Theory, Research, & Praxis
Edited By Donald Jr. Mitchell, Charlana Simmons and Lindsay A. Greyerbiehl
Chapter Twelve: Identity Constellations: An Intersectional Analysis of Female Student Veterans
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An Intersectional Analysis of Female Student Veterans
SUSAN V. IVERSON
Researchers are increasingly aware of the limitations of identity dimensions as singular analytic categories (Berger & Guidroz, 2009; Montoya, 1998; Reynolds & Pope, 1991). Many feminist researchers, by example, have critiqued the use of gender as a sole identity category for analysis, and scholars have sought a framework to describe and understand the interaction of different forms of oppression and disadvantage, including race, sexuality, and gender (Baca Zinn, Hondagneu-Sotolo, & Messner, 2000; Collins, 1998; Fine, 1994; McCall, 2005). While many scholars have grappled with conceptualizations to describe the complexity of interrelated forces acting on dimensions of identity (e.g., Andersen, 2005; Baca Zinn et al., 2000; Ken, 2008), Crenshaw’s (1991) analogy of traffic through an intersection has become a dominant conceptualization of how individuals’ experiences are “frequently the product of intersecting patterns of racism and sexism” (p. 1243), along with other oppressions. Yet, some (e.g., Baca Zinn et al., 2000; Ken, 2007, 2008), with whom I align, argue that the intersection is a limited conceptual image and instead theorize alternatives. This chapter advances the metaphor of a constellation to the intersectionality literature. More than a theoretical manuscript, this chapter illustrates this conceptualization with findings from a qualitative study of female student veterans (Iverson, Seher, DiRamio, Jarvis, & Anderson, 2013).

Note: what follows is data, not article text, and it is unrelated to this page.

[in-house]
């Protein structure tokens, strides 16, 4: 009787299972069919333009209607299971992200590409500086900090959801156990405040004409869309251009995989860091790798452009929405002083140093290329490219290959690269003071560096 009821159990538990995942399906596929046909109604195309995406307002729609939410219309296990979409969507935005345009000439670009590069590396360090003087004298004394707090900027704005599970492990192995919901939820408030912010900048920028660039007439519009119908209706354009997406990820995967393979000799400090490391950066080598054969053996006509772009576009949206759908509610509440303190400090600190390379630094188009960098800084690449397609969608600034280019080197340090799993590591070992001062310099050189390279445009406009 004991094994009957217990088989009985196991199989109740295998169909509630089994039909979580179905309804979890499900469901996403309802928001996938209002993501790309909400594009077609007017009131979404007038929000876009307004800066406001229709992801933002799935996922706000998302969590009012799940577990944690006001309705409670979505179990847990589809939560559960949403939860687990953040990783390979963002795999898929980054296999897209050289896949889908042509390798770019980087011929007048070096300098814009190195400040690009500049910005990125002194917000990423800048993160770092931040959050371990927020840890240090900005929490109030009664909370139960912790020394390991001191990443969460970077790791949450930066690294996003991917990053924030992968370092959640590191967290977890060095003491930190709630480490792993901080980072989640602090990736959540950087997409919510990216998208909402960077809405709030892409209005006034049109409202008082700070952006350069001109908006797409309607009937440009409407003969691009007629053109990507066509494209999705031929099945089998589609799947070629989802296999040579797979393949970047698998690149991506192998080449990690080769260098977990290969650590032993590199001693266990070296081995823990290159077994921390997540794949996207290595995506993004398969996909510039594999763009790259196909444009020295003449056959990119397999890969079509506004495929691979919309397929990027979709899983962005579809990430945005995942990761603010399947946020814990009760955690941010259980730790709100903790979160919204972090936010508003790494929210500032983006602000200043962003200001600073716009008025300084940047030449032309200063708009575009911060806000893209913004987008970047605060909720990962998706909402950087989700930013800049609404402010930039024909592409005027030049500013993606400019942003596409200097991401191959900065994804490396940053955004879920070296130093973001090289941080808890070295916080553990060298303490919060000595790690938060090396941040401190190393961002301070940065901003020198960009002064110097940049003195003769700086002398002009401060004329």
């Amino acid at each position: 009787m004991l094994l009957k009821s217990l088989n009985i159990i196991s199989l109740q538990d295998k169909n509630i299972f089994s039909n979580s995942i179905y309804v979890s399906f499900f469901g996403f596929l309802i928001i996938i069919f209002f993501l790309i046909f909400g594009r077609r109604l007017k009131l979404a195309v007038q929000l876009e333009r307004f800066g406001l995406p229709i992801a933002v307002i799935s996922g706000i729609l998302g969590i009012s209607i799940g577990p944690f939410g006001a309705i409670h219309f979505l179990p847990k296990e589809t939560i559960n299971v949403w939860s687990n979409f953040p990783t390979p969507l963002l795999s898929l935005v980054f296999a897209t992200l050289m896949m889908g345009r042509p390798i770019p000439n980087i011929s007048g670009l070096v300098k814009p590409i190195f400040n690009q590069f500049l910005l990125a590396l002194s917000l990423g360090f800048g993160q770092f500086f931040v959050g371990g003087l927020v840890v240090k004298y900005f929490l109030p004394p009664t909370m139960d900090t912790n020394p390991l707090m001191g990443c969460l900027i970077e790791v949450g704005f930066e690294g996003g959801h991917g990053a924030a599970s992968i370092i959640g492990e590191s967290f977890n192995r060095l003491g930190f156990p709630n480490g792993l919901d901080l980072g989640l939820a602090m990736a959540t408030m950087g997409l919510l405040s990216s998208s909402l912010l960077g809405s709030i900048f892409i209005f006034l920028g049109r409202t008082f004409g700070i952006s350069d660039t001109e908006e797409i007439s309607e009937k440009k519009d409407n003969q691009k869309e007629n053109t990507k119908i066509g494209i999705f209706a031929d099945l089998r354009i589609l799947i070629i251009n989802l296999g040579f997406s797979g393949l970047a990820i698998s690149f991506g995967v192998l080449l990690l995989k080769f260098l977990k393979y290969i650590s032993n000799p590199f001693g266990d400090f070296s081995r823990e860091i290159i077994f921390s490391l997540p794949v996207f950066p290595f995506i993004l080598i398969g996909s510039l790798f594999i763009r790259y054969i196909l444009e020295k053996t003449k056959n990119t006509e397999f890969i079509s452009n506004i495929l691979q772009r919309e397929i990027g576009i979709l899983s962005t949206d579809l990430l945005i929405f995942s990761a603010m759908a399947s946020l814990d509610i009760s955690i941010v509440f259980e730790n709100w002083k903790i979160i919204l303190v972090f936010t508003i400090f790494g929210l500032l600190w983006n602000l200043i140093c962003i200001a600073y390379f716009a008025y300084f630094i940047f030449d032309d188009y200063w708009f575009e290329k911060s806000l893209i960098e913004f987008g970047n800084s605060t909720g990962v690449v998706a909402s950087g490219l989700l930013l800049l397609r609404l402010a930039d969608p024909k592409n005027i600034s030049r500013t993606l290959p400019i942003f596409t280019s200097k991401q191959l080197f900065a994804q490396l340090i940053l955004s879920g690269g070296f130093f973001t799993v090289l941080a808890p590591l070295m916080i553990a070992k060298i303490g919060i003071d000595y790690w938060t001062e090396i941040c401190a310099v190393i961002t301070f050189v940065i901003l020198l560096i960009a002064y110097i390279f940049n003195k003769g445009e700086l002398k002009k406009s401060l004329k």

Intersectionality originally emerged to destabilize categories of identity, for example, exposing how the category of “women” excludes “others” within that...
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